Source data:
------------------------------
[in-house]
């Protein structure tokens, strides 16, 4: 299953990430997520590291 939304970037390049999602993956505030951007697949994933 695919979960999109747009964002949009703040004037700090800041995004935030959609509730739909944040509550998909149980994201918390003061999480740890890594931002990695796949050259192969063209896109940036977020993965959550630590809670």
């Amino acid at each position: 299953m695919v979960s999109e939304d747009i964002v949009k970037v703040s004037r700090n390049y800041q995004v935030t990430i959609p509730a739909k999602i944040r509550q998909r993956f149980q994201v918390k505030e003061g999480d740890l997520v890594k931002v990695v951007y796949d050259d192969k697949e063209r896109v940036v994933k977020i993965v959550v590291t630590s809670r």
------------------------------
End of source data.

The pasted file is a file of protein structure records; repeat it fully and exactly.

[in-house]
């Protein structure tokens, strides 16, 4: 299953990430997520590291 939304970037390049999602993956505030951007697949994933 695919979960999109747009964002949009703040004037700090800041995004935030959609509730739909944040509550998909149980994201918390003061999480740890890594931002990695796949050259192969063209896109940036977020993965959550630590809670």
């Amino acid at each position: 299953m695919v979960s999109e939304d747009i964002v949009k970037v703040s004037r700090n390049y800041q995004v935030t990430i959609p509730a739909k999602i944040r509550q998909r993956f149980q994201v918390k505030e003061g999480d740890l997520v890594k931002v990695v951007y796949d050259d192969k697949e063209r896109v940036v994933k977020i993965v959550v590291t630590s809670r």